In a major new paper in the influential journal Science, a team of researchers report strikingly good news about a thirty year old environmental problem. The Antarctic ozone “hole” — which, when it was first identified in the mid-1980s, focused public attention like few other pieces of environmental news — has begun, in their words, to finally “heal.”
“If you use the medical analogy, first the patient was getting worse and worse, and then the patient is stabilized, and now, the really encouraging thing, is that the patient is really starting to get better,” said MIT atmospheric scientist Susan Solomon, lead author of the study, and former co-chair of the United Nations’ Intergovernmental Panel on Climate Change.
And moreover, that patient — the Earth’s vital ozone layer — is getting better directly because of our choices and policies.
The initial, Nobel Prize winning discovery that ozone depleting chemicals called chlorofluorocarbons (CFCs) carried in refrigerants, spray cans, foams and other substances could damage the stratospheric layer that protects us from ultraviolet solar radiation (and thus, skin cancer) came in 1974. But it wasn’t until the sudden discovery of a vast seasonal ozone “hole” over Antarctica in 1985 that the world was shocked into action.
The so-called “hole” represents a region of the stratosphere over Antarctica, between about 10 and 25 kilometers in altitude, where “the ozone gets destroyed completely,” explains Solomon, who conducted the new research with scientists from the National Center for Atmospheric Research and the University of Leeds in the UK. However, some ozone remains above and below this region, amounting to a 40 or 50 percent loss of atmospheric ozone overall in a very large area of air.
Ozone has been depleted in the stratosphere all across the globe, to be sure. But Antarctica in the spring (which is autumn in the northern hemisphere) presents uniquely conducive conditions for it to happen, as extremely cold polar stratospheric clouds provide a surface that enables the chemical reactions in which destructive forms of chlorine are created.
Discovery of the “hole” galvanized action and in 1987, the Montreal Protocol, which is still today hailed as the epitome of a successful environmental agreement, led to a phase out of the use of ozone depleting chemicals. Here was a case that now appears so very different from the story of climate change, because everything basically functioned like it was supposed to — scientists identified a problem, the public grew concerned, and politicians acted to solve it.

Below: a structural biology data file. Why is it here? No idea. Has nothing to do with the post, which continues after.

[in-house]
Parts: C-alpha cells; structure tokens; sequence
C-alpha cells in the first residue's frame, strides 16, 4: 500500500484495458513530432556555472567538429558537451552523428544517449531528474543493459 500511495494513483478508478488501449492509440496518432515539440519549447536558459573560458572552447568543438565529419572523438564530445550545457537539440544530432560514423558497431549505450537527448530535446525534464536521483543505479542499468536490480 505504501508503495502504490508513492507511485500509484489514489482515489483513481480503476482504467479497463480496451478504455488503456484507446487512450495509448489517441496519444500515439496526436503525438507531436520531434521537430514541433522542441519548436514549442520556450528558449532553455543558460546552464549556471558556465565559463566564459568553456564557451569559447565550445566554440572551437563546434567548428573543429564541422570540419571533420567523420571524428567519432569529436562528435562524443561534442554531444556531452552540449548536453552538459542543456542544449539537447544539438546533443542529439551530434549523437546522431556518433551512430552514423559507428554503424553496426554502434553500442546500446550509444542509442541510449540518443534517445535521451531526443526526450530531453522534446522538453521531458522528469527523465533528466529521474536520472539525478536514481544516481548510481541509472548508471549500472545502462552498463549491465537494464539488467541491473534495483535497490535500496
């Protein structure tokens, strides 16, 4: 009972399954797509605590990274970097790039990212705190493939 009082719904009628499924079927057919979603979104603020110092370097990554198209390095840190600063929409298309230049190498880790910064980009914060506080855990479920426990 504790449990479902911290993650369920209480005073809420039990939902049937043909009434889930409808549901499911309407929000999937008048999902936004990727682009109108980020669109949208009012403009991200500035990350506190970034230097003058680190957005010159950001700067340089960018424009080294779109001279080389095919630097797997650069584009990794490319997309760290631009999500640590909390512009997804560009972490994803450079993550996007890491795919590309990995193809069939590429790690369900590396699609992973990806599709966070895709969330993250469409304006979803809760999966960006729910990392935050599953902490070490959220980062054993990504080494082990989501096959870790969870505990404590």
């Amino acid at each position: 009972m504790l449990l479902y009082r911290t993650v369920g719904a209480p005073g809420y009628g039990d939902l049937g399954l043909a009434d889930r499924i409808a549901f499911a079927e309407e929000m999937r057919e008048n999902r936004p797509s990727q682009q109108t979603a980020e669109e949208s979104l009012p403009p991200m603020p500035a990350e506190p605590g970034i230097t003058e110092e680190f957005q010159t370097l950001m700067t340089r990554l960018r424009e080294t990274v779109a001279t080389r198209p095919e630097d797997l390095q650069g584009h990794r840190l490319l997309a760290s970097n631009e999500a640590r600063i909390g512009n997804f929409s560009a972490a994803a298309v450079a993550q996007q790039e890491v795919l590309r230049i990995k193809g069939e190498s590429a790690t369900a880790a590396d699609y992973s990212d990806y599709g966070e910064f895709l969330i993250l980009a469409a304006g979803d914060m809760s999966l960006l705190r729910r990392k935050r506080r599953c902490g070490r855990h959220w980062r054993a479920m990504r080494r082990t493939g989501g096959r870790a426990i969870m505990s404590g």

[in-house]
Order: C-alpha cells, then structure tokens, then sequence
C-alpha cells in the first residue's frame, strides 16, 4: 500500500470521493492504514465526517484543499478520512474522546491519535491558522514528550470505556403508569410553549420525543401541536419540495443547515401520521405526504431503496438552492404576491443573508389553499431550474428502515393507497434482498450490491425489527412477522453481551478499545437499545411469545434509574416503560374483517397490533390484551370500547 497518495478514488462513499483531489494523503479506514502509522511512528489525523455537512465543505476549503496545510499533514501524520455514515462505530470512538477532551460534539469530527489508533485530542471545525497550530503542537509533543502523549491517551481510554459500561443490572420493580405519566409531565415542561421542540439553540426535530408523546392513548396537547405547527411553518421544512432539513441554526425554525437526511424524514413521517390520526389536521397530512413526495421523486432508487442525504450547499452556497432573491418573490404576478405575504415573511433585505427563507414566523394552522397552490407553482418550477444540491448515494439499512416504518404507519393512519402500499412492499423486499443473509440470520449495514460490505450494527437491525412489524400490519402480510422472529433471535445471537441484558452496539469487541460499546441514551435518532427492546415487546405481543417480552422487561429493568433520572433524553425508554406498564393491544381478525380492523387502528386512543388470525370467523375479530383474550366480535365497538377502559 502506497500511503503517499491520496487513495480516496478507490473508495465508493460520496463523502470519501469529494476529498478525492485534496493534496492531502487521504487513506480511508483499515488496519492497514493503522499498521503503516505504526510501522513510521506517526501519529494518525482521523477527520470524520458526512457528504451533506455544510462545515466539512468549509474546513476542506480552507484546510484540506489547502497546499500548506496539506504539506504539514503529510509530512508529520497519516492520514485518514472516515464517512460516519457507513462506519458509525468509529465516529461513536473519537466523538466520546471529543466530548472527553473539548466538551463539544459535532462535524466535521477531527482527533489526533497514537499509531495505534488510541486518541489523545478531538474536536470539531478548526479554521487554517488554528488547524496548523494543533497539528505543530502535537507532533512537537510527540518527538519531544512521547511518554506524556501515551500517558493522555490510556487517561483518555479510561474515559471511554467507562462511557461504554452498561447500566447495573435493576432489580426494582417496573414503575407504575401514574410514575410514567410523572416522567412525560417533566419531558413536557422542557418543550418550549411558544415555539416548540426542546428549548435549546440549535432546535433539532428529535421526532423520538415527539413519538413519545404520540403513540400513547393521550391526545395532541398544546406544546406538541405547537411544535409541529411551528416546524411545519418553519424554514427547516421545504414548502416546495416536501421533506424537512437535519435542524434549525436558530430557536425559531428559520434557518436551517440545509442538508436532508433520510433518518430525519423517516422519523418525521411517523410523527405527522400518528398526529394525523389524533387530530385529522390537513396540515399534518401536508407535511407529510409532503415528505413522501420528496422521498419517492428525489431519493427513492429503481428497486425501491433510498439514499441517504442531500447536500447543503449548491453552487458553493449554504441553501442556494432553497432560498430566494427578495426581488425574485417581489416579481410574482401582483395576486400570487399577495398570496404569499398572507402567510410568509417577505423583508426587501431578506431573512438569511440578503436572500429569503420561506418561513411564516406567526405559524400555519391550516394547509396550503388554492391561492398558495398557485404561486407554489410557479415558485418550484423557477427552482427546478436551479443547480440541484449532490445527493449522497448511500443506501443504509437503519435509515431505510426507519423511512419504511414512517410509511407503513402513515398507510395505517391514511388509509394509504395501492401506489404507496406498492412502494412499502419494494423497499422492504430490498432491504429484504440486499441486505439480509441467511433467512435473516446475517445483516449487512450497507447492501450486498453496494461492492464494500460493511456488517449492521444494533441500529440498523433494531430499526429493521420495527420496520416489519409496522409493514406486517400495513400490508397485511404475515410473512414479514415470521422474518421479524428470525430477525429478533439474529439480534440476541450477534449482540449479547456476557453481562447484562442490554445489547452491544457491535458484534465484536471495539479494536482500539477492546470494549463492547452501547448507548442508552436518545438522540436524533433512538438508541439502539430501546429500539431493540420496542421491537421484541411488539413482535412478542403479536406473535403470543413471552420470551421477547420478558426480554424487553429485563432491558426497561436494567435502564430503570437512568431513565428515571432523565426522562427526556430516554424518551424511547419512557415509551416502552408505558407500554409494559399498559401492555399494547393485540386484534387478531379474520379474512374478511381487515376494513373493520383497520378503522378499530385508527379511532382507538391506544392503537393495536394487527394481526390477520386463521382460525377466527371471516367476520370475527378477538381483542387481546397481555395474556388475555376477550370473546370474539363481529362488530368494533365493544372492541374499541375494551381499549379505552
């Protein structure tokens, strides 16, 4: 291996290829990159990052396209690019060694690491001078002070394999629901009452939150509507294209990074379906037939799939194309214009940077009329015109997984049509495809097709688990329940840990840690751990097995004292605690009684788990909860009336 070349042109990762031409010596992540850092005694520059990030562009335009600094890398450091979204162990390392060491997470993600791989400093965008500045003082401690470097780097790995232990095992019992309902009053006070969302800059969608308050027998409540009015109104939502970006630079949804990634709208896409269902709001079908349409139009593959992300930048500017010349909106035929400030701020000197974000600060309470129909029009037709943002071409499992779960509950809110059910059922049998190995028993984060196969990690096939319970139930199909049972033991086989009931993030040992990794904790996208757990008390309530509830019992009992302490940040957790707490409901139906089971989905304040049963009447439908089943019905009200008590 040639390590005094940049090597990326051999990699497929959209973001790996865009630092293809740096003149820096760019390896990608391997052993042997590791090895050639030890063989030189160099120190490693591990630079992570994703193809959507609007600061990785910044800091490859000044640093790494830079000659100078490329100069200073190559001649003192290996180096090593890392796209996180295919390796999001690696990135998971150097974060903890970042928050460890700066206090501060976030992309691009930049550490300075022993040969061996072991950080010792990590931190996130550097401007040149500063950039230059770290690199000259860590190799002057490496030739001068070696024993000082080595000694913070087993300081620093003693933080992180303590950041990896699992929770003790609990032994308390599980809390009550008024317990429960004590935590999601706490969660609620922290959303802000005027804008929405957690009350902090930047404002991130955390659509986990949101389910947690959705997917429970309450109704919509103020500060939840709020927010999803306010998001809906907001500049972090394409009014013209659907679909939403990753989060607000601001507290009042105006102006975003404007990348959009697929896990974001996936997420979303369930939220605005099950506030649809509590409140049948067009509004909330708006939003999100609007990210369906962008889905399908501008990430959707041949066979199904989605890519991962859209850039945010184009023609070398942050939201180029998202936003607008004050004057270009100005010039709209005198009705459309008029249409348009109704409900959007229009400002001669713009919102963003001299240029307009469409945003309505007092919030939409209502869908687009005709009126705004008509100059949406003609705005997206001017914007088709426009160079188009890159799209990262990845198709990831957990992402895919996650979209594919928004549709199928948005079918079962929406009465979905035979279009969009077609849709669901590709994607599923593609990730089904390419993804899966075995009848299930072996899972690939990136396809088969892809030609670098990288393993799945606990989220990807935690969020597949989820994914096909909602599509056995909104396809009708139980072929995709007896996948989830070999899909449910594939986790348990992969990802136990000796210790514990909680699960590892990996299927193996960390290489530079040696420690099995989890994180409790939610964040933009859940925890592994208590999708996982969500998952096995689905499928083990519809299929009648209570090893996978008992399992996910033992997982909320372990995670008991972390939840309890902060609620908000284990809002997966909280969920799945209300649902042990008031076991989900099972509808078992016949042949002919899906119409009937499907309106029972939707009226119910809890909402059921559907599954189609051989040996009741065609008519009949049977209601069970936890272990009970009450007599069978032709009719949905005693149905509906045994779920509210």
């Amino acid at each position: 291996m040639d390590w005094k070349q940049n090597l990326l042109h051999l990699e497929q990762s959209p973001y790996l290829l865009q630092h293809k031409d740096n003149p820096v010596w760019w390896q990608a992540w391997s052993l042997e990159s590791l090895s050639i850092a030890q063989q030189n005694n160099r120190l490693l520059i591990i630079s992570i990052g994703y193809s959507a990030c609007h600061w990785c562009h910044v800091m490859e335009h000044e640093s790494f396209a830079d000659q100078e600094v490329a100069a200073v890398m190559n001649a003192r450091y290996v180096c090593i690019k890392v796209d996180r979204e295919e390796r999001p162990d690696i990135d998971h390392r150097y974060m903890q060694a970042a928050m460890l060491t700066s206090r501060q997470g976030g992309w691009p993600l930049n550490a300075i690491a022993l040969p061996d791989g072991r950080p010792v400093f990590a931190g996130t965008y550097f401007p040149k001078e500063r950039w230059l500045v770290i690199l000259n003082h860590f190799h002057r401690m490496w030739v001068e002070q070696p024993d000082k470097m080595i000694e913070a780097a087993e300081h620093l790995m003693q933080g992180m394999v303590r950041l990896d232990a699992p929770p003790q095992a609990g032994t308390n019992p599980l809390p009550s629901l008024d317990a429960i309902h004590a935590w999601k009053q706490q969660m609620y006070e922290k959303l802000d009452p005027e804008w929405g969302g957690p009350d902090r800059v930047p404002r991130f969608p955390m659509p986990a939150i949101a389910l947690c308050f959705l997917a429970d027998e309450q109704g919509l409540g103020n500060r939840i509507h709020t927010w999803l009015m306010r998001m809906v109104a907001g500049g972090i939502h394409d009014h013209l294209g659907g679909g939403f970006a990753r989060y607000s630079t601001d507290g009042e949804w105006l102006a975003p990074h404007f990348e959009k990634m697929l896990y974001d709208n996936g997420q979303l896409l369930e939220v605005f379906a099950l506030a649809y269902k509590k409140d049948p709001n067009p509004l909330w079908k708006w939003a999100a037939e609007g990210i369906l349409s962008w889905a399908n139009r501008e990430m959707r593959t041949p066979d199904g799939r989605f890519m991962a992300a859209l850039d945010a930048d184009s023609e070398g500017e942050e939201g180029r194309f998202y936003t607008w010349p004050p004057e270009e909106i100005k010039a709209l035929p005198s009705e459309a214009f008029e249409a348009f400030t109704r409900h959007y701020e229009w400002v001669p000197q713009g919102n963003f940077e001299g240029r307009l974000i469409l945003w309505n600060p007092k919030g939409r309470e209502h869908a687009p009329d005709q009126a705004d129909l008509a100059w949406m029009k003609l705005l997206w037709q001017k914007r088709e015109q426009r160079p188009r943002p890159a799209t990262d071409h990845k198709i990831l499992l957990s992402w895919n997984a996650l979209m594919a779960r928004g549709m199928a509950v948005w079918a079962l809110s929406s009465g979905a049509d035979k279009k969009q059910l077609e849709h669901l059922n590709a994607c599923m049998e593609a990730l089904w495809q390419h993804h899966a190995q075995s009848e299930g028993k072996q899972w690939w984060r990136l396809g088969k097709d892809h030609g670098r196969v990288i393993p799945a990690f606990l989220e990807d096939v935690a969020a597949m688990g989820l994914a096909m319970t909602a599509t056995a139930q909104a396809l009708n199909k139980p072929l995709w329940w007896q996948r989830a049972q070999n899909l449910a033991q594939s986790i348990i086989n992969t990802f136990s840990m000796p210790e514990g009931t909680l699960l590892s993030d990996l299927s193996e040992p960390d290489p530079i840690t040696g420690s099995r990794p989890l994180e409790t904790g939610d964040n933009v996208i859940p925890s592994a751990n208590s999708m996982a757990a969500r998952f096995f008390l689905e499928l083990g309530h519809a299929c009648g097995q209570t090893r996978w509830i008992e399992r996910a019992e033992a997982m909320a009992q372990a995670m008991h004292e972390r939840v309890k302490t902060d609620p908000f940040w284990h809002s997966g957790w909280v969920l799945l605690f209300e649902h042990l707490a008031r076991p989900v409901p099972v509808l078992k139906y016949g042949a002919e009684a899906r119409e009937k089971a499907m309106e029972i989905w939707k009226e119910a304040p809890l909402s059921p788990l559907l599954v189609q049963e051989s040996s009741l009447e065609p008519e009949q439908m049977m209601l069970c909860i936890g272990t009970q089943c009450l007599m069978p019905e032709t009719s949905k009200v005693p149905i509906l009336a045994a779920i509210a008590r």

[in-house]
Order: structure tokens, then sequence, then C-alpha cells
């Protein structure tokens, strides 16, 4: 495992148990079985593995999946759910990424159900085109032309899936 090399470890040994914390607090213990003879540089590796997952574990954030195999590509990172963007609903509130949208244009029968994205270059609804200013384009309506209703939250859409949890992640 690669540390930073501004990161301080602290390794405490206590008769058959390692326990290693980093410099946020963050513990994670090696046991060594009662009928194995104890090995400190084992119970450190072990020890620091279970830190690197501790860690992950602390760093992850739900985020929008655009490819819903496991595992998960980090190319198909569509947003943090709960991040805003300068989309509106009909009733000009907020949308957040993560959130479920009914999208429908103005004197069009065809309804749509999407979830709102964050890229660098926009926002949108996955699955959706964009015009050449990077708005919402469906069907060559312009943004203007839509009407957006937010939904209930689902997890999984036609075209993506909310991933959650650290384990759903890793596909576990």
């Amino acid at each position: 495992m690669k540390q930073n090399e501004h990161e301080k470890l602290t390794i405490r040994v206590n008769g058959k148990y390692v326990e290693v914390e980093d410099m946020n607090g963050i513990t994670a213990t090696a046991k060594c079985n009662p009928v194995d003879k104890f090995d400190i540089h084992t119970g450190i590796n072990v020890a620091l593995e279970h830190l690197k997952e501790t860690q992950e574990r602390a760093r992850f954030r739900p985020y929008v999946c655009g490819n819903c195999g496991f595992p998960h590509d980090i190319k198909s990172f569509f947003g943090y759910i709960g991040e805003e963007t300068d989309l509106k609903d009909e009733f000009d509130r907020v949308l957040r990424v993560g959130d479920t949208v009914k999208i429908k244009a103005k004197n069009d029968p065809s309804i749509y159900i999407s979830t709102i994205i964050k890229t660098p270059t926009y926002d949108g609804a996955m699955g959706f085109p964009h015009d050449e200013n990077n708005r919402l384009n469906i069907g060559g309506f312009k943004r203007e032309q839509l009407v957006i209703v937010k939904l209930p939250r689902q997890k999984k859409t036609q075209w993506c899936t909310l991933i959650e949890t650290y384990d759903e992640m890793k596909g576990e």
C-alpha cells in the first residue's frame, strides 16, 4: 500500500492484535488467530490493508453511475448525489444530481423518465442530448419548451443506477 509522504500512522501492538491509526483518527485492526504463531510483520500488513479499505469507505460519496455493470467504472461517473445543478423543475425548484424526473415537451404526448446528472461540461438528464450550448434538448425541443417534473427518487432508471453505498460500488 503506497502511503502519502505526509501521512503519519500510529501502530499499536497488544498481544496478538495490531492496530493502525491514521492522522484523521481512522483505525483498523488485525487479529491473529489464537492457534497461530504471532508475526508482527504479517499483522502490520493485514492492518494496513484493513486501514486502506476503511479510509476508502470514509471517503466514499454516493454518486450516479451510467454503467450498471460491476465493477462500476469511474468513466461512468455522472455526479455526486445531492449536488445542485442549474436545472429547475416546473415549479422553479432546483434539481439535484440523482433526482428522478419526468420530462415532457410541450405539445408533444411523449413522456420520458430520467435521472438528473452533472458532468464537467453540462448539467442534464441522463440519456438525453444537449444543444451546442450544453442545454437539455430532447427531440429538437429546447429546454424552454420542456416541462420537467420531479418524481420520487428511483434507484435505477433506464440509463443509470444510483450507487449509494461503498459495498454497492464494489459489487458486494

“You have to put yourself back in the time when the ozone hole was discovered,” remembers Solomon, who has been studying the issue for over three decades. “We thought we were going to see a few percent change in the ozone layer in a century. And then all of a sudden, boom, we’ve got half as much ozone in a part of the world where nobody ever expected it, already happening in 1986. It became a tremendous hot environmental crisis as a result of that.”
Ever since the Montreal Protocol’s adoption, then, it has been a process of waiting for ozone depletion in the atmosphere to slow down, then for decline to cease entirely, and then finally, seeing the ozone layer turn the corner and begin to grow back. And it is this last observation that is finally here for the Antarctic ozone hole in particular, the new study asserts.
In the research, the researchers used satellite and balloon data to examine the seasonal Antarctic ozone hole for a 15-year period between 2000 and 2015. And they found that in the month of September, the size of the hole has generally declined by over 1.5 million square miles, and that this is a trend that can be statistically separated from the “noise” of natural variations.
Полная версия: https://www.washingtonpost.com/news/energy-environment/wp/2016/06/30/the-antarctic-ozone-hole-has-finally-started-to-heal-scientists-report/?wpisrc=al_alert-hse